Safari for Windows employed unsafe content-sniffing behavior on pages
that were served up as
text/plain. As a result, an attacker could
cause cross-site scripting to occur in locations that would not normally
be vulnerable. This issue was fixed in Safari 5.1. It has been assigned
the identifier CVE-2010-1420.
How Did It Work?
When web pages were served up with a
text/plain content type, Safari
for Windows would determine the correct content handler by looking at
their file extension. For instance, a
text/plain document located at
http://example.com/file.html would be parsed as HTML rather than
rendered as text. In most other browsers, a text/plain content type
precludes the content from ever being handled as HTML (IE being the exception).
Of course, that behavior is not very interesting by itself. Most URIs
that serve up content as
text/plain don’t also have HTML file
extensions. However, in certain cases it’s possible to append data to
the path portion of the URI without changing how the request is routed.
In those cases it was possible to exploit this content-sniffing behavior
by appending a filename with an HTML extension. It was also possible to
cause cross-site scripting when user-controlled content was served up in
The simplest example is PHP’s support for
PATH_INFO. By default,
most PHP installations allow arbitrary data to be appended to the path
portion of the URI; the portion of the path after the file itself is
$_SERVER['PATH_INFO']. So, just about any PHP script that
serves up content as
text/plain could also be used to exploit this vulnerability.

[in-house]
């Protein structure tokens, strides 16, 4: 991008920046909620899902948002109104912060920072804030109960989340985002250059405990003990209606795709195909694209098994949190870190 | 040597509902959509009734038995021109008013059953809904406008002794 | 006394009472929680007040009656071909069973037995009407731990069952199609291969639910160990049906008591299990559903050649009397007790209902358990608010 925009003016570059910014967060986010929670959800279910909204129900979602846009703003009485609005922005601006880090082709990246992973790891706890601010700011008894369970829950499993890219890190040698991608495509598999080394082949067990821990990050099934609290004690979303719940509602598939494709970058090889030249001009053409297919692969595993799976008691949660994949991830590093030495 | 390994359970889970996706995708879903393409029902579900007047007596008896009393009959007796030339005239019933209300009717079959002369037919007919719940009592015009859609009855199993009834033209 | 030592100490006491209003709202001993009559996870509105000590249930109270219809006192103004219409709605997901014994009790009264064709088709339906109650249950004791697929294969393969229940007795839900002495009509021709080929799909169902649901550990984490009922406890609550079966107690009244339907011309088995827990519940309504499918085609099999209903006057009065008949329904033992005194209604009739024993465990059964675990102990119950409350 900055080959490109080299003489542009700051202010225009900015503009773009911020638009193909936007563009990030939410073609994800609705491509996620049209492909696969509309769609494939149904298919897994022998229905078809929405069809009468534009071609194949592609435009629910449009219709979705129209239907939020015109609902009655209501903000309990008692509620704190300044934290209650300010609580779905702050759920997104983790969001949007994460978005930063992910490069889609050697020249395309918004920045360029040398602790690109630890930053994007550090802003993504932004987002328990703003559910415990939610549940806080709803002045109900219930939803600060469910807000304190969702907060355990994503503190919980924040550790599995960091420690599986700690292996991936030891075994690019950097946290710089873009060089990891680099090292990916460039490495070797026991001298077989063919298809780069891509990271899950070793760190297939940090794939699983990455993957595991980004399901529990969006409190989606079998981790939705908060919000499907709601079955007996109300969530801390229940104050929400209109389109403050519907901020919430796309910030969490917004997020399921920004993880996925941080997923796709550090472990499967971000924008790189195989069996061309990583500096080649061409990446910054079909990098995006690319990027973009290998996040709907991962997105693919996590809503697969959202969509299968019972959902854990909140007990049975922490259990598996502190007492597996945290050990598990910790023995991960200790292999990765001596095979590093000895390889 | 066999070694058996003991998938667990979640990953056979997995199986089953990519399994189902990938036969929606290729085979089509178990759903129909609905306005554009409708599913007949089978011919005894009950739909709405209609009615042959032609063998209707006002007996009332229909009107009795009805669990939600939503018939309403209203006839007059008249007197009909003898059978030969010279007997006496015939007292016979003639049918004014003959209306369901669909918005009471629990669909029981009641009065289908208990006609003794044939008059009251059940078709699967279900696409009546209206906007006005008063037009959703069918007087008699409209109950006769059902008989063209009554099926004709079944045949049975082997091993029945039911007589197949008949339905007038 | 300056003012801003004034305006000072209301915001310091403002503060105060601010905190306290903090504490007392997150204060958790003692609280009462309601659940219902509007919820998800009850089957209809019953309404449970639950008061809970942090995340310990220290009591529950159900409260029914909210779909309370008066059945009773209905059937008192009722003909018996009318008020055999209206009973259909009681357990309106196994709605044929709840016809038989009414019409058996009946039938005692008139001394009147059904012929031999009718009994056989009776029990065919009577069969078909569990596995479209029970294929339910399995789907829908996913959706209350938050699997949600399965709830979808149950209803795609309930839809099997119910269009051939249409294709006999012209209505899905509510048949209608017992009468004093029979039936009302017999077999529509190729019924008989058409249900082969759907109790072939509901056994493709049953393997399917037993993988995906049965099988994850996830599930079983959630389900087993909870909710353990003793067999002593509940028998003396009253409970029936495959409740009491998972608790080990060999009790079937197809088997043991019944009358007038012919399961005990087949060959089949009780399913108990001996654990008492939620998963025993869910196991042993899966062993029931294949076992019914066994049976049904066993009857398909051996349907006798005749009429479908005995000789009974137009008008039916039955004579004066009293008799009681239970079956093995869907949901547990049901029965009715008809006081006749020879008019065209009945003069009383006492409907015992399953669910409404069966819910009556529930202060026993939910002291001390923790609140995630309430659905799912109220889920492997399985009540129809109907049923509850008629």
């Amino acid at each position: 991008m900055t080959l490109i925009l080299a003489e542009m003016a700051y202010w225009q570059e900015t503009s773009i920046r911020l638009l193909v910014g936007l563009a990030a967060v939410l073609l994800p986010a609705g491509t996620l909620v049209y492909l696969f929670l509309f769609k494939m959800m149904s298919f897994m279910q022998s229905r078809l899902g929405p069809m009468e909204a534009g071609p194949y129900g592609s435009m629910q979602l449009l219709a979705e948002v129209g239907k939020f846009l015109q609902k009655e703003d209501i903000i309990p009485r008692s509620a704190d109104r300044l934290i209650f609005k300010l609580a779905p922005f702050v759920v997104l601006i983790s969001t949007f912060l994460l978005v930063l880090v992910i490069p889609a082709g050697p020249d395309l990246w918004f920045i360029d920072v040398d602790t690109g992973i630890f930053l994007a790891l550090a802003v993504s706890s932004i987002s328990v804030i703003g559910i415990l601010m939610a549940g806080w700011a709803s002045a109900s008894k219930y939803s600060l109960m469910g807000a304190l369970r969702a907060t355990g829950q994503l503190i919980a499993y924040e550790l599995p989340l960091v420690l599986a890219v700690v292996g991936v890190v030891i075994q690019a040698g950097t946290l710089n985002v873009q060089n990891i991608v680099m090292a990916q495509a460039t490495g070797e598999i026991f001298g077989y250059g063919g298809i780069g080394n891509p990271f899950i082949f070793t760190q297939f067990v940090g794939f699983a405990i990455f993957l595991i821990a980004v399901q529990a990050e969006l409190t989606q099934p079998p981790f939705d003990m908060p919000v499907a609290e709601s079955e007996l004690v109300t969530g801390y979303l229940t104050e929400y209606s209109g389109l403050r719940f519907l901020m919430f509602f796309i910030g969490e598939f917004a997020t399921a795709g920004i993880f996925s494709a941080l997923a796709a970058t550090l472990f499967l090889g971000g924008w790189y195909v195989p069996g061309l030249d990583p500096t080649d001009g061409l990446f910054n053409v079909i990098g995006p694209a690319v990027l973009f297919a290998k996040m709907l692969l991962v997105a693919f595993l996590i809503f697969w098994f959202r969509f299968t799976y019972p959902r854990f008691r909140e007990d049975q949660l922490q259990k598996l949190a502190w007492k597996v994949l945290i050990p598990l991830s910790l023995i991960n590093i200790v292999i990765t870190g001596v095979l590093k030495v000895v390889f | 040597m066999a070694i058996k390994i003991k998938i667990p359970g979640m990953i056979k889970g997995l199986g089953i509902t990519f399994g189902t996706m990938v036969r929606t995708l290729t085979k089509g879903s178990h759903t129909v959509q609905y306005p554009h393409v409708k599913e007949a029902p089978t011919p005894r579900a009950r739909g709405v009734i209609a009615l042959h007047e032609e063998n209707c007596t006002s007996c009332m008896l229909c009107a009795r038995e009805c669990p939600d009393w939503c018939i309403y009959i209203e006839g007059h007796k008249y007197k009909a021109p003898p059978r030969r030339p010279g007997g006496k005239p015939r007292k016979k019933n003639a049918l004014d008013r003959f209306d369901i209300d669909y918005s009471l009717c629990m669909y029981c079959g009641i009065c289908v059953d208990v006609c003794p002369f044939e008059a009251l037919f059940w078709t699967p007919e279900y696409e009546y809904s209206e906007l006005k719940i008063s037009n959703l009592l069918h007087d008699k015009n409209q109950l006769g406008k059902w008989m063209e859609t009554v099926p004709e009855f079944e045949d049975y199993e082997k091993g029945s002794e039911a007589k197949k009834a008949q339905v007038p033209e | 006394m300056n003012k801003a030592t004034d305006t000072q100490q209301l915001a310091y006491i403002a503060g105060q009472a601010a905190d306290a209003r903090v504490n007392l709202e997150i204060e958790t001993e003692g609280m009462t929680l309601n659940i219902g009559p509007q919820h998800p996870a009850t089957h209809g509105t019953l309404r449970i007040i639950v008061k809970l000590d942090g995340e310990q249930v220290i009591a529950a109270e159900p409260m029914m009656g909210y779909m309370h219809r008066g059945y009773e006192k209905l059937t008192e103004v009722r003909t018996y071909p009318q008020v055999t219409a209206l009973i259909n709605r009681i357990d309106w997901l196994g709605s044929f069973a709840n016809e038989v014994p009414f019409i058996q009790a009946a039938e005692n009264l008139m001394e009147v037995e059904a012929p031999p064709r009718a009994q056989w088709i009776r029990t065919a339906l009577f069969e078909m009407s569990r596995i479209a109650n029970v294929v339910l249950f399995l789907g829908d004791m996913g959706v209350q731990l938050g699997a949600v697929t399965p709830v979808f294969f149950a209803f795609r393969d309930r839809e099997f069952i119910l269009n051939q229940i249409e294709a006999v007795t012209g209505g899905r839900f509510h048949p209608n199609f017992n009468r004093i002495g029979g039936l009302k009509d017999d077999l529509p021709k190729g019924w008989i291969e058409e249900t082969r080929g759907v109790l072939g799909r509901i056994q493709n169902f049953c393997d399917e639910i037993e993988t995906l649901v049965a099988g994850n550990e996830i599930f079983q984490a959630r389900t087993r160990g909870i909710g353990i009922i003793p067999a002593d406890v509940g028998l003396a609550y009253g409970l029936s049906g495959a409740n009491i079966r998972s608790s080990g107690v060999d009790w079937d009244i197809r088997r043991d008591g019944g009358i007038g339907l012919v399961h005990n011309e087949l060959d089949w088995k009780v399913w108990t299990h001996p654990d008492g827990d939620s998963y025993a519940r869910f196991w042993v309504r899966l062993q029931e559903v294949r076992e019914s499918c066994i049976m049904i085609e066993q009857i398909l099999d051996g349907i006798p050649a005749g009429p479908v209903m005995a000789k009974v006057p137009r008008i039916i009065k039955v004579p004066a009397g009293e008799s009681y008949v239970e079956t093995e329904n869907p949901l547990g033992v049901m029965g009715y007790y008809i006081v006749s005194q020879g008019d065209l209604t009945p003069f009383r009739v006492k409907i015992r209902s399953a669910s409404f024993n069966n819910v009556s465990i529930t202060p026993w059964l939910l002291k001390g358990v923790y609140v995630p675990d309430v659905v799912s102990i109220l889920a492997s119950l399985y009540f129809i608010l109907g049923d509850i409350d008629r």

I set up a script, located at http://sandboxing.me/poc/b82553b2869b7fa80766ec55073e998a.php, as a demonstration. The code is as follows:
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<?php header('Content-type: text/plain'); ?> <?php header('X-Content-Type-Options: nosniff'); ?> <html> <head> <title>Test</title> </head> <body> <script>alert(1);</script> </body> </html>
I included the X-Content-Type-Options header for completeness, since it’s used by IE to override similar insecure content-sniffing behavior. As expected, Safari for Windows ignored the header.
To use the script for testing, I simply appended a forward slash to the URL, followed by a filename. Safari used the newly provided extension to determine how the file contents were parsed. Some examples:
What about OS X?
Safari for OS X did not exhibit the same behavior: in fact, it appears that similar behavior was patched in 10.4.4 (see http://www.mnot.net/blog/2006/01/11/safari_content_sniffing).
Bug 637981, which was recently patched in Bugzilla, relies upon this
content sniffing behavior. Raw user-supplied content (in the form of an
attached patch file) was being served as
text/plain from the main
Bugzilla domain. By uploading a malicious patch file, it was possible to
I would like to thank Apple Product Security for handling my report and keeping me in the loop as the issue was patched. I also want to acknowledge Hidetake Jo, who discovered this vulnerability independently.